Kathryn Heyman

Thank you, Kathryn, for agreeing to this interview about your latest novel, Storm and Grace.

I found it hard to put it down. I was reading Storm and Grace into the wee hours and now I am very keen to get hold of your other novels. Can I ask how you came up with the idea for Storm and Grace?

I’d been thinking for some time about old myths, stories that women told to girls as coded warnings, and at the same time I was observing cultural stories – in film, book and media – that seemed to celebrate men taking control, young women being vulnerable. Troubling stories, worrying images. Not just Fifty Shades, but images of women falling in love with men who force a kiss on them, men who are dangerous. I was driven by a need to respond to that, a need to explore what happens if a young woman believes the wrong story?

At around that time, there was a well publicised free diving fatality in the middle of an international competition. I’d never heard of freediving, but the image of someone sinking beneath the waves on a single breath, going to depths of hundreds of metres, pushing yourself to the absolute edge of danger – it was a perfect metaphor for the kind of relationship I wanted to explore. Which makes it sound rational – it wasn’t – I saw those freediving images and I was hooked, smitten, and fell with the same abandonment and lack of rationality that we experience when we fall in love.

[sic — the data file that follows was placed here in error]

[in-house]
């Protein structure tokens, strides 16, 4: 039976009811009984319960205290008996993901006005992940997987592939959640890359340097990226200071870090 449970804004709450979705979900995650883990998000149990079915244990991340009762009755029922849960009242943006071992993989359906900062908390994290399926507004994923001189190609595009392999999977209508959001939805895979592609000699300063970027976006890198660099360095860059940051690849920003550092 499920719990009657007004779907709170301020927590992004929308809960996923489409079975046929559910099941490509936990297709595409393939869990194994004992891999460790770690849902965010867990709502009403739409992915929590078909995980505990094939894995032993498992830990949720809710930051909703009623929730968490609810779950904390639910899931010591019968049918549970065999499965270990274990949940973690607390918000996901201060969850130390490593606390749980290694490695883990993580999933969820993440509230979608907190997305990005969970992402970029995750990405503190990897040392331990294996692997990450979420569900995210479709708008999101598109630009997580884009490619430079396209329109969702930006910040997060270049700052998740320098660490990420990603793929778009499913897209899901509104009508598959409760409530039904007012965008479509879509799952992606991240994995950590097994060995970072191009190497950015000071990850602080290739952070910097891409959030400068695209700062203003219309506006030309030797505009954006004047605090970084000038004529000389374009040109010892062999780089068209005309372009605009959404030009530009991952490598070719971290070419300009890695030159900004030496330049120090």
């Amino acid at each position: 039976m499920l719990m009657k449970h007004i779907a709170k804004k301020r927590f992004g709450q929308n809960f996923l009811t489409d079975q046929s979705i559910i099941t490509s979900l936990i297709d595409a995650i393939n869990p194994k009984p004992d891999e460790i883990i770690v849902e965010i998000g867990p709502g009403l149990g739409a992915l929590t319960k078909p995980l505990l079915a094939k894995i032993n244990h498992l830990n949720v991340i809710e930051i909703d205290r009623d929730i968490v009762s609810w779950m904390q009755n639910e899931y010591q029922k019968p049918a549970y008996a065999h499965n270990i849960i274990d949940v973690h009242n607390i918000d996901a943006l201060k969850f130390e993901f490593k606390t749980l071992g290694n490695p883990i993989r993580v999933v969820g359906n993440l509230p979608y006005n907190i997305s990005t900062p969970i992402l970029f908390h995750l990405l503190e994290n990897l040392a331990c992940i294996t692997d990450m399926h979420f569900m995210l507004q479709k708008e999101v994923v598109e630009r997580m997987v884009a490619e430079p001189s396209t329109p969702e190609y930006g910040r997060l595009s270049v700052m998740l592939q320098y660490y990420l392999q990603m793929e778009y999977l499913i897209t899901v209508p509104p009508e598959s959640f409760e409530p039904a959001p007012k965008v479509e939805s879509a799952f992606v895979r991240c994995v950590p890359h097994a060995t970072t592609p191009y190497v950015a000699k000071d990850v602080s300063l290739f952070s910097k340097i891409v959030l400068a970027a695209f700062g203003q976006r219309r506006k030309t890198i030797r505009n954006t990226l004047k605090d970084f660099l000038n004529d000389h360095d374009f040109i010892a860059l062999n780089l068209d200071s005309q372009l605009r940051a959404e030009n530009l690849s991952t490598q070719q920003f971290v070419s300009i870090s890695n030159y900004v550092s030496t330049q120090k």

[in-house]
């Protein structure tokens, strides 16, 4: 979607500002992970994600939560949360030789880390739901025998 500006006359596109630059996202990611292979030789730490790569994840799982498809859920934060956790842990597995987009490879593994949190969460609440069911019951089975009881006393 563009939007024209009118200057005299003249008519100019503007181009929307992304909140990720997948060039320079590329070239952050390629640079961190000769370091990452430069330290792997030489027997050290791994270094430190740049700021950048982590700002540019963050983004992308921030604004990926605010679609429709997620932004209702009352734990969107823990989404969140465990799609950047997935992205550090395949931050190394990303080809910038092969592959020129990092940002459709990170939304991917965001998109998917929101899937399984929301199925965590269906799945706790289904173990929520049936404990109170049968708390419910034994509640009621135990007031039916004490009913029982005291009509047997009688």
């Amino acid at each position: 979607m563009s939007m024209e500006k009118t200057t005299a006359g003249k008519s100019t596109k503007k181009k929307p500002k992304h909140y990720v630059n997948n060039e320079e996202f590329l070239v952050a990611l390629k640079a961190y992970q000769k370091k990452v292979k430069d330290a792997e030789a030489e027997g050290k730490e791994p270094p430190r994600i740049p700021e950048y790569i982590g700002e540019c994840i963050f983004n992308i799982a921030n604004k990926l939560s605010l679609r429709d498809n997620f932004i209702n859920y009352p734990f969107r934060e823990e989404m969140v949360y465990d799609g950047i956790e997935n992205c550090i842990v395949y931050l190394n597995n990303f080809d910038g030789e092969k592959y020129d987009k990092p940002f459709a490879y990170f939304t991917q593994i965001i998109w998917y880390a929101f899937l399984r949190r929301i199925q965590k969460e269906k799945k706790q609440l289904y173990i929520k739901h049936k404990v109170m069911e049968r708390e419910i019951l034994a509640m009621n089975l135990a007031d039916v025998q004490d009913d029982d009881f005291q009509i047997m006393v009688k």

The prose is beautiful. It is rich and sensory. What has been your pathway to writing? How did you develop such a mature style?

Thank you! That’s a lovely comment.

My first novel was published twenty years ago this year (which I talked about in The Guardian, https://www.theguardian.com/books/2017/may/21/when-i-first-wrote-about-domestic-violence-no-one-talked-about-it-now-the-shame-has-lifted). Before I wrote that novel, I was an actor, and before that, a deckhand on a prawn trawler. Growing up, I was desperate to be a writer. But I had no idea how to go about it, as people often don’t. I became an actor because I could see the pathway to that, and then, as an actor, I started writing plays which got produced. Looking back, I think I was feeling my way into writing fiction, trying to understand the discipline and the process. In the UK, where I studied and lived for many years, I finally managed to stick with a novel and finish it, and then the practical things of signing with my dream agent, and having the book sold at auction – those things felt, briefly, to be what being a novelist was about. In fact, I have come to realise now that for me the work of being a novelist is about holding a particular place in the world, about not being swayed by it. It’s about paying attention and maintaining a sharp focus. The other things are exciting, but not the real work.

As for my style – this is my sixth book, and I think each book has dictated its own style, its own voice. Storm and Grace demanded both a lyrical quality – because I was writing about being beneath the water, which has a particular quality to it, a suspended lyricism of its own, which I wanted to echo – and also a play on romantic fiction tropes. I’ve written quite a lot of radio dramas for the BBC – radio is a form which has a fairly lyrical core and because I wanted a chorus of sirens, I had a sense of this novel as something heard, so I drew on the radio-writer who still lurks inside me. It’s a story which is being told to the reader, as though spoken, by this chorus.